Providing the Type of Healthcare You Need – When You Need It

Family medicine doctors support the diverse health needs of our patients, their families and the community. And where you go for care is important. Choosing the right level of care – family medicine, urgent care or emergency care – based on your symptoms, illness or injury is important in getting the best medical attention available at Skagit Regional Health.

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Family Medicine Doctors are Primary Care Providers for the Entire Family

For most people, primary care providers (PCP) are the first stop for medical care. Board-certified family medicine doctors undergo a three- or four- year residency after medical school and are specially trained to offer medical care for the entire family.

All physicians first complete medical school, but to become family medicine physicians, medical school graduates undertake specialized training in primary care, internal medicine and pediatric care to meet their training requirements for family medicine. This clinical specialization across all age groups allows expert care of patients of all ages.

When to see a Family Medicine Doctor

If you or a loved one needs routine medical care, see your family medicine doctor. Our family medicine team can also treat urgent issues that arise during routine office hours. Skagit Regional Health Family Medicine physicians provide a full range of services, including but not limited to:

  • Adolescent care
  • Birth control and IUDs
  • Blood pressure screening
  • Bone density tests (DEXA scans)
  • Care for minor and major illnesses
  • Cholesterol screening
  • Colon cancer screening
  • Diabetes blood glucose testing
  • Family planning
  • Geriatric care
  • Health maintenance exams
  • Immunizations
  • Lab tests
  • Mammogram referrals
  • Management of chronic health problems, such as diabetes, hypertension, COPD and thyroid disorders
  • Obstetric care
  • Pap smears
  • Pediatric medicine
  • Physical exams/well visits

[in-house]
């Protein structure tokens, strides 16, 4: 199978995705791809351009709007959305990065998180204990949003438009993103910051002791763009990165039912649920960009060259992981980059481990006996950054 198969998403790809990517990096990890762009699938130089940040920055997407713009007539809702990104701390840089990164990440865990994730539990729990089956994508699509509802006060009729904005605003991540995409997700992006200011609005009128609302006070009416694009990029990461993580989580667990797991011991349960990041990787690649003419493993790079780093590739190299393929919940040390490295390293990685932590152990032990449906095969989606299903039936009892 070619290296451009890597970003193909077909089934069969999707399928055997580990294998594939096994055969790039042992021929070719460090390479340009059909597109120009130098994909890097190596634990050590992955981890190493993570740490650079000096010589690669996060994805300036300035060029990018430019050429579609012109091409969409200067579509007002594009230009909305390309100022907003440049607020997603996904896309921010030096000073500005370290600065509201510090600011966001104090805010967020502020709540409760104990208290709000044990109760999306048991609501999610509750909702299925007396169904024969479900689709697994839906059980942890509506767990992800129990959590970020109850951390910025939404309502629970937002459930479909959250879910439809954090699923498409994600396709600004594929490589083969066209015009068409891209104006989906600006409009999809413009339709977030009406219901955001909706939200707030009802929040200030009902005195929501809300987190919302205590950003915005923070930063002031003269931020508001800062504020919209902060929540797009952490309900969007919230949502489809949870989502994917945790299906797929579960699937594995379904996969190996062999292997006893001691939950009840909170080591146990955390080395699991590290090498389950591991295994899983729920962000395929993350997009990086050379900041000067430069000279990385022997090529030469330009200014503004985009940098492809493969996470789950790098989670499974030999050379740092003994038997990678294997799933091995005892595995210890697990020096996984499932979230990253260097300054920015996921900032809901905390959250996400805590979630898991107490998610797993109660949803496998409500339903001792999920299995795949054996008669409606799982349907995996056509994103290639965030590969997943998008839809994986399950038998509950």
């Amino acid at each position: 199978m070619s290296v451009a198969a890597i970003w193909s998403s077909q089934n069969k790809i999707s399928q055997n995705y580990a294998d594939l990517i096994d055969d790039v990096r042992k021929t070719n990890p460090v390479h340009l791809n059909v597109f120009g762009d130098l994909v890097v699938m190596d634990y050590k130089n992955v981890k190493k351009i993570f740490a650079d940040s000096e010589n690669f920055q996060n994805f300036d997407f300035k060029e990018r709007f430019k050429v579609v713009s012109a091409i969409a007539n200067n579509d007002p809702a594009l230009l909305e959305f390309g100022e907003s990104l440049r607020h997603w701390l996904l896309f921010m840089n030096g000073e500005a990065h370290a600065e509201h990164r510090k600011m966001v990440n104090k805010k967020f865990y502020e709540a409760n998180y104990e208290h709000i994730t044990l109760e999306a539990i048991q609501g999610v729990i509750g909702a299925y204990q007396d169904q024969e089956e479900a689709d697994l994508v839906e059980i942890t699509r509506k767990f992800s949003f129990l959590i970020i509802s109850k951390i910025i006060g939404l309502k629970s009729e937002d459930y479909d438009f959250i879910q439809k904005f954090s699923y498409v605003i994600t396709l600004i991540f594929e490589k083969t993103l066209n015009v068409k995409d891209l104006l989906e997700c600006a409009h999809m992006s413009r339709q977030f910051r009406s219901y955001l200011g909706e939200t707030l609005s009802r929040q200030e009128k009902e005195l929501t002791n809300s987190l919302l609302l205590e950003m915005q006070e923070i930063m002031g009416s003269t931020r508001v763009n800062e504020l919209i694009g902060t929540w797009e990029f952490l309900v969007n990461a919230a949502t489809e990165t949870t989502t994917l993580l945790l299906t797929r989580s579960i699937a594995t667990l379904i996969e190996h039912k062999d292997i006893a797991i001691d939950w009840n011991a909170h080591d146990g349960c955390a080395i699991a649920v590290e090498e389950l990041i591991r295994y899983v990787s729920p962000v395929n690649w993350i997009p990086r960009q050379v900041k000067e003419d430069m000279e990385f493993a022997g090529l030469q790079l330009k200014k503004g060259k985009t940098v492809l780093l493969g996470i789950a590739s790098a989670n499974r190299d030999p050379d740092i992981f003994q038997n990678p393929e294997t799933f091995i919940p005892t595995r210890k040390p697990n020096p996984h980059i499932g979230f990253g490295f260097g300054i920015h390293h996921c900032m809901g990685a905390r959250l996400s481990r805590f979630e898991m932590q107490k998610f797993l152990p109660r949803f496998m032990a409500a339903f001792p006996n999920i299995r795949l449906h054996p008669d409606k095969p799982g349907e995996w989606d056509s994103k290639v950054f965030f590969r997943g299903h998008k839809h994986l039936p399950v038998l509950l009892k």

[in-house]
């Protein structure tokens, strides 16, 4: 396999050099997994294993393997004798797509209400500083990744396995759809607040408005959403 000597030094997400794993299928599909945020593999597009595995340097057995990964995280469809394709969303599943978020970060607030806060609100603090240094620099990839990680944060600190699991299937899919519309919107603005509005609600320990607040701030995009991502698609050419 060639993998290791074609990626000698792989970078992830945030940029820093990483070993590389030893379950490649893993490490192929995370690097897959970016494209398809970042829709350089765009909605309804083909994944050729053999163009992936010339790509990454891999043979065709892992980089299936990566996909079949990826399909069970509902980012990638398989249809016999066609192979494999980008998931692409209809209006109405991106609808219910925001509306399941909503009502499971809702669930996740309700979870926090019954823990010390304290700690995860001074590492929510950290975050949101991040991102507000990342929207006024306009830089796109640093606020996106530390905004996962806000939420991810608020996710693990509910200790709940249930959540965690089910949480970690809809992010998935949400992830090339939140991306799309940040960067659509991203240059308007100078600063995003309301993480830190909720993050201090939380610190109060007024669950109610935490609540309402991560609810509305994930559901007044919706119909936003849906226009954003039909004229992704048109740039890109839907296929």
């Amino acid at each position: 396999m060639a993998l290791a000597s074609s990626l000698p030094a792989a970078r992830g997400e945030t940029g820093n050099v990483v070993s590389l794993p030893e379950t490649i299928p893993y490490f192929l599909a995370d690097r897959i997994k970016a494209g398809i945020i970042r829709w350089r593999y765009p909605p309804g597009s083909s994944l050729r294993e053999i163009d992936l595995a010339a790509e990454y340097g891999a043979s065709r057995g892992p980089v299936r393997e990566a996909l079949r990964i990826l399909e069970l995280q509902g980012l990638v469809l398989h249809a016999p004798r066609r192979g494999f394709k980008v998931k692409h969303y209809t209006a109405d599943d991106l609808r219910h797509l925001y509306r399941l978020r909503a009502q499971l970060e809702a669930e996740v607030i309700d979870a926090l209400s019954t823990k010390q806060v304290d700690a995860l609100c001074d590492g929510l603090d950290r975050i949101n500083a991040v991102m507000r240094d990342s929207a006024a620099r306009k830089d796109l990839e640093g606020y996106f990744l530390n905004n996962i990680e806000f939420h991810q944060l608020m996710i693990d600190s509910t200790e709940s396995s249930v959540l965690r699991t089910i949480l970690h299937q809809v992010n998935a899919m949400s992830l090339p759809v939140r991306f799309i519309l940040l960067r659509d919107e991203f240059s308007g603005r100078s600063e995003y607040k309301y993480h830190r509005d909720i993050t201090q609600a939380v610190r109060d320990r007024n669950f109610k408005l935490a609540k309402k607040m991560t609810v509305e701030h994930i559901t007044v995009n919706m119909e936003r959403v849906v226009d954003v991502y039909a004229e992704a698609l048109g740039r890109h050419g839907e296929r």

• rostate cancer screening (PSA)
  • Protime Clinic
  • Sports physicals
  • Thyroid screening

Emergency Physicians Provide Acute Intervention

An emergency condition is one that can permanently change your life or health. If you or a loved one has a life-threatening medical emergency, call 911 or go to the emergency department of your local hospital. Emergency departments (emergency rooms or ER) are open 24-hours a day, seven days a week, year-round.

Emergency physicians see many patients for a wide variety of emergent needs at the emergency department (ED) or emergency room (ER). Emergency physicians are trained to focus on acute intervention, stabilization and episodic care. After diagnosis and treatment, they discharge or transfer the patient for further care with a family medicine or primary care physician. Emergency physicians are limited in providing continued care or ongoing care coordination.

Urgent Care for Non-Life-Threatening Conditions

Life-threatening emergencies, such as a stroke, heart attack, high fever or traumatic brain injury, require a fast trip to the emergency department. For non-life-threatening medical conditions such as the flu, an earache, injury or minor burn, urgent care physicians are available at Skagit Regional Health during and outside of regular business hours for primary care or family medicine doctors. While urgent medical issues are not emergencies, they still need fast medical attention and you do not need an appointment.

Learn More about Family Medicine Care

If you would like to learn more about family medicine care at Skagit Regional Health, please call one of our team members at Skagit Regional Health Family Medicine Services at 360-428-2500.